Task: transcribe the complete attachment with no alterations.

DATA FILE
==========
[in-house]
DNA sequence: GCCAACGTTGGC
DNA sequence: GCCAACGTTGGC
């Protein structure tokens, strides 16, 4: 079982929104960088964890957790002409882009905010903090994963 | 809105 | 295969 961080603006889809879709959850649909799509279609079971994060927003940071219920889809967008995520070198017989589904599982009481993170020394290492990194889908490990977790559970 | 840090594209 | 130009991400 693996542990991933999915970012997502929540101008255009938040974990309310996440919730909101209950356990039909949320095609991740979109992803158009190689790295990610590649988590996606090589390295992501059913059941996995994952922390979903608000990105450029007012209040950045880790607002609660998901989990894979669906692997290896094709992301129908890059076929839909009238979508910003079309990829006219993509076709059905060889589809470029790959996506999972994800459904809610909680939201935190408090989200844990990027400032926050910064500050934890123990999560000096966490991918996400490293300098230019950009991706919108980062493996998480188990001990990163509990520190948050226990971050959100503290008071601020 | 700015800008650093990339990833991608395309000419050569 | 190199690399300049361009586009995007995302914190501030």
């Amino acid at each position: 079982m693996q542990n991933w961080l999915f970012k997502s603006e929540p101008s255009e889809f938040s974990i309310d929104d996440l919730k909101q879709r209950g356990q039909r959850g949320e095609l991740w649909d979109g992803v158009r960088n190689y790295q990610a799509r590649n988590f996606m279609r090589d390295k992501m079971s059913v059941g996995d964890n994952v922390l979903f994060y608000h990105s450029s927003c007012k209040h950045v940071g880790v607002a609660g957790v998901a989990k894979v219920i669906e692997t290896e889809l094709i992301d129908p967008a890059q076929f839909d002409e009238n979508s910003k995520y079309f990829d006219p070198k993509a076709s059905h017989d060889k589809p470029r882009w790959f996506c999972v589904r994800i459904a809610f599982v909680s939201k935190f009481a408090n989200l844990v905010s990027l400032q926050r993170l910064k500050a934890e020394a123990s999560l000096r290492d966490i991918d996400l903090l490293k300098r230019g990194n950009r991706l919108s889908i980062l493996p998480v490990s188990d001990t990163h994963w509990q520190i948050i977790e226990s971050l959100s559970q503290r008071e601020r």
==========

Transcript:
[in-house]
DNA sequence: GCCAACGTTGGC
DNA sequence: GCCAACGTTGGC
């Protein structure tokens, strides 16, 4: 079982929104960088964890957790002409882009905010903090994963 | 809105 | 295969 961080603006889809879709959850649909799509279609079971994060927003940071219920889809967008995520070198017989589904599982009481993170020394290492990194889908490990977790559970 | 840090594209 | 130009991400 693996542990991933999915970012997502929540101008255009938040974990309310996440919730909101209950356990039909949320095609991740979109992803158009190689790295990610590649988590996606090589390295992501059913059941996995994952922390979903608000990105450029007012209040950045880790607002609660998901989990894979669906692997290896094709992301129908890059076929839909009238979508910003079309990829006219993509076709059905060889589809470029790959996506999972994800459904809610909680939201935190408090989200844990990027400032926050910064500050934890123990999560000096966490991918996400490293300098230019950009991706919108980062493996998480188990001990990163509990520190948050226990971050959100503290008071601020 | 700015800008650093990339990833991608395309000419050569 | 190199690399300049361009586009995007995302914190501030």
């Amino acid at each position: 079982m693996q542990n991933w961080l999915f970012k997502s603006e929540p101008s255009e889809f938040s974990i309310d929104d996440l919730k909101q879709r209950g356990q039909r959850g949320e095609l991740w649909d979109g992803v158009r960088n190689y790295q990610a799509r590649n988590f996606m279609r090589d390295k992501m079971s059913v059941g996995d964890n994952v922390l979903f994060y608000h990105s450029s927003c007012k209040h950045v940071g880790v607002a609660g957790v998901a989990k894979v219920i669906e692997t290896e889809l094709i992301d129908p967008a890059q076929f839909d002409e009238n979508s910003k995520y079309f990829d006219p070198k993509a076709s059905h017989d060889k589809p470029r882009w790959f996506c999972v589904r994800i459904a809610f599982v909680s939201k935190f009481a408090n989200l844990v905010s990027l400032q926050r993170l910064k500050a934890e020394a123990s999560l000096r290492d966490i991918d996400l903090l490293k300098r230019g990194n950009r991706l919108s889908i980062l493996p998480v490990s188990d001990t990163h994963w509990q520190i948050i977790e226990s971050l959100s559970q503290r008071e601020r």